(Updated from 2010)
We now tend to think of design thinking as embracing all that represents “new design.” Yet there remains more value in some of the original views of design thinking from decades ago than in most of what’s presented today. Design thinking is often treated as a process for moving an idea from ideation through prototyping to a concept test or an early alpha design. Or we mean it to represent the creative process associated with the structural mechanics of a generic design process – identify user needs by empathy and observation, iterate a promising prototype, add visual design and some marketing and voila.
Let’s go back 30 years. The 4 orders of abstraction Buchanan (1992) describes in Wicked Problems in Design Thinking are usually left untapped in design thinking discussions. Buchanan lists:
- Symbolic and visual communications
- Material objects
- Activities and organized services
- Complex systems or environments for living, working, playing and learning
Another 4-phase description of design thinking is GK van Patter’s Design 1.0 – 4.0 as described in NextD articles and presentations. The four phases are more of a process model than the design of outcomes or products represented by each phase.
The NextD framework of D1, D2, D3 is in essence a complexity scale. It is a post-discipline view that is process, not content focused. As a field of knowledge design is an amorphous time warp that exists across several time zones or paradigms simultaneously.
The NextD view considers the four phases as processes in “designing for” which are generally:
1.0 Artifacts and communications (traditional design)
2.0 Products and services
3.0 Organizational transformation (bounded by business or strategy)
4.0 Social transformation (complex, unbounded)
These are essentially ways of viewing the changes in design practice, as design thinking, from the designerly and not a business perspective. A design approach to organizational transformation is not a business approach, even if both call the process “design thinking.”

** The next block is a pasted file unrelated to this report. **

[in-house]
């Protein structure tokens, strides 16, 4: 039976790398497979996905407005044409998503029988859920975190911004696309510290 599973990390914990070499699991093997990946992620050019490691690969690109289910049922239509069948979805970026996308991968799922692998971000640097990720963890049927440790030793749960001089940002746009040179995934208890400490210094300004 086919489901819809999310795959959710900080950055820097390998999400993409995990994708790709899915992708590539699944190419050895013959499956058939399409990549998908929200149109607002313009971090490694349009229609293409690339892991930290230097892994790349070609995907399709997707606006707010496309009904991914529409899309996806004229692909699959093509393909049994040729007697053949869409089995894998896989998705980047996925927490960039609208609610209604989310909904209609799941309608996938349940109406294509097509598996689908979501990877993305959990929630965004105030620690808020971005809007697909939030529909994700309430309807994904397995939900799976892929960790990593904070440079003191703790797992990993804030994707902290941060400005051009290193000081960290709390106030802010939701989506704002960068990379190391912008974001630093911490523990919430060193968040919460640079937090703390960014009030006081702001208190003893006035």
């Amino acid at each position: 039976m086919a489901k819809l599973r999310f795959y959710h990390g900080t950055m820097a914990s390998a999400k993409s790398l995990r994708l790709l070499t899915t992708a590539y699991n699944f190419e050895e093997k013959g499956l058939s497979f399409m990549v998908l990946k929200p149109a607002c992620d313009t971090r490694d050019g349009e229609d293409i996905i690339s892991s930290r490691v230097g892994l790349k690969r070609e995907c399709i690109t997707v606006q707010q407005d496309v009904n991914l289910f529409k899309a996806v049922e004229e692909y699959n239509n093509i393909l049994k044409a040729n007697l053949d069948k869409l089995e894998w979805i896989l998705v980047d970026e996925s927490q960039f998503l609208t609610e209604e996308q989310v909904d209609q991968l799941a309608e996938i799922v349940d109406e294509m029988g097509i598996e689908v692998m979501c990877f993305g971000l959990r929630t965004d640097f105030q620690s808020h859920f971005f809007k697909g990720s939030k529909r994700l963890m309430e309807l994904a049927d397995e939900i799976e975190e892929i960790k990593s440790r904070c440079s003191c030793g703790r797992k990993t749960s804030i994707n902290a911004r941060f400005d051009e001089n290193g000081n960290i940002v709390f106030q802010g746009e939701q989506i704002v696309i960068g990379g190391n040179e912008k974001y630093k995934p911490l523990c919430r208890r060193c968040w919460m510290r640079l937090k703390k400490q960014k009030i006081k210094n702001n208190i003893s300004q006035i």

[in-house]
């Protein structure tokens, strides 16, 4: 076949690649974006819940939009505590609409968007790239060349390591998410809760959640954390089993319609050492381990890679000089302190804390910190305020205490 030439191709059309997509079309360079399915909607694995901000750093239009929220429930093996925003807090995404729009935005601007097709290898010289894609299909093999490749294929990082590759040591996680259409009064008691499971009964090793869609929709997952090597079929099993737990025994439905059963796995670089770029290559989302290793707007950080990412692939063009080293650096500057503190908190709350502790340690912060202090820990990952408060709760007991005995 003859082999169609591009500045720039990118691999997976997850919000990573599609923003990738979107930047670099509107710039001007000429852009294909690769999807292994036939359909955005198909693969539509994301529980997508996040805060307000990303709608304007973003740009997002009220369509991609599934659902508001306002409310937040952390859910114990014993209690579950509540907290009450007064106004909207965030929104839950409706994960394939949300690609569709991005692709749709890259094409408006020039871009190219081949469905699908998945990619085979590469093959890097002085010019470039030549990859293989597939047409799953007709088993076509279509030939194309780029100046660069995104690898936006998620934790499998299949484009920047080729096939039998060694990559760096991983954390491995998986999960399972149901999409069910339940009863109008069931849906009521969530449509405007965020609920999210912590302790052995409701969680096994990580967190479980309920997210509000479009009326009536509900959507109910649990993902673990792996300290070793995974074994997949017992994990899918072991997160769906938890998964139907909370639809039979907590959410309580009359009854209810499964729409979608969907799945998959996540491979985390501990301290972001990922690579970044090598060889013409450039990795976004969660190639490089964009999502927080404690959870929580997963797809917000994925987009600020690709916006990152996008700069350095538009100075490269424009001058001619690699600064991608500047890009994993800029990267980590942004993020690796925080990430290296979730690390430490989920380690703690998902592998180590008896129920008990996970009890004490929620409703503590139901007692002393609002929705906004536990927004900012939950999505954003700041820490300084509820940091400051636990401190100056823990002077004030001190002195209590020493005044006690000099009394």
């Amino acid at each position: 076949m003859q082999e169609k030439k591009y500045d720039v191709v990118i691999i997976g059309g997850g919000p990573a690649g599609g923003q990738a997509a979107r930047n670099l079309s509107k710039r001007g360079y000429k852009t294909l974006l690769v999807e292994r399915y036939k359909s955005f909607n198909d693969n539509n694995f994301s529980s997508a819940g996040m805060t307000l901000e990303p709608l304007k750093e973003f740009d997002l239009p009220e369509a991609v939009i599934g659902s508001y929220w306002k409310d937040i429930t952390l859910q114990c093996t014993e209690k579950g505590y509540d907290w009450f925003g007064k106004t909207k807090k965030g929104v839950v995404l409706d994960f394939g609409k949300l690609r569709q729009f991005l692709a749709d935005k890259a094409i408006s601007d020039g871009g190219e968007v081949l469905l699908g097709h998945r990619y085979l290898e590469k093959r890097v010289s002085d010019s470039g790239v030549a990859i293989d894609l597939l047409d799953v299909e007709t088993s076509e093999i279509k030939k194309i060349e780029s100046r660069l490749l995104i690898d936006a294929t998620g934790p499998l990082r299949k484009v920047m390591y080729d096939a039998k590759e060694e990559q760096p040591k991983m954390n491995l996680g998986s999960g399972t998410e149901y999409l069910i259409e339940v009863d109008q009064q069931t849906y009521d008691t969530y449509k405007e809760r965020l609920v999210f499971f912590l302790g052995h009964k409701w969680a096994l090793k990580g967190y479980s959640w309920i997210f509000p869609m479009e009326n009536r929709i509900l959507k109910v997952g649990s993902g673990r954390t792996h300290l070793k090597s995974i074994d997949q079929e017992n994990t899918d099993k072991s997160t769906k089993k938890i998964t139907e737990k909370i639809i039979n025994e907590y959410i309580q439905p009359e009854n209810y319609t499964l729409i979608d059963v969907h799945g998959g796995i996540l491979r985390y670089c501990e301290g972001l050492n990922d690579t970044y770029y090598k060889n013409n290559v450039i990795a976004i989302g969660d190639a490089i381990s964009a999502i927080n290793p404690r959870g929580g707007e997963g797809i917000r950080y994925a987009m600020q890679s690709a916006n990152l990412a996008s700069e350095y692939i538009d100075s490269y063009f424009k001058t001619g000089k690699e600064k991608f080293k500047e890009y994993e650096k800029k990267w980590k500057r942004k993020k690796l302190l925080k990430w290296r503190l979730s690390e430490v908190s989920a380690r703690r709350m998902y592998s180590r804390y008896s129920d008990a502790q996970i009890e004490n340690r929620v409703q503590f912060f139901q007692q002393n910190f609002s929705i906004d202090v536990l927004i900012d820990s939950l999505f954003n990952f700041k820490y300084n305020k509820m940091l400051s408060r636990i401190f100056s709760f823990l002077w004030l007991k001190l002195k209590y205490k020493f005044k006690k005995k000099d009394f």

As the debates about design thinking continue, I am (still) struck by several developments:
- The re-emergence of design thinking as a frame and trend has emerged from business thinking, and not from the design disciplines. Design had largely ignored Buchanan’s model, and the term was picked up by Weathehead and Rotman business schools. My own observation was that (Case Western’ Weatherhead School) Boland and Collopy’s Managing as Designing had a huge influence on business education.
- Major design firms (IDEO, Continuum) started engaging in business consulting as much as design work. The language distinctions of design thinking as process are now influenced more by business need than design invention.
- As the Design discipline does not own “design thinking”, there is very little agreement among designers as to, precisely, what Design Thinking is and how it differs from design methodology. I trace design thinking to systems thinking, but there are real differences.
In “Learning the Lessons of Systems Thinking: Exploring the Gap between Thinking and Leadership” (2009, Integral Leadership Quarterly) I traced design thinking directly to creative systems thinking: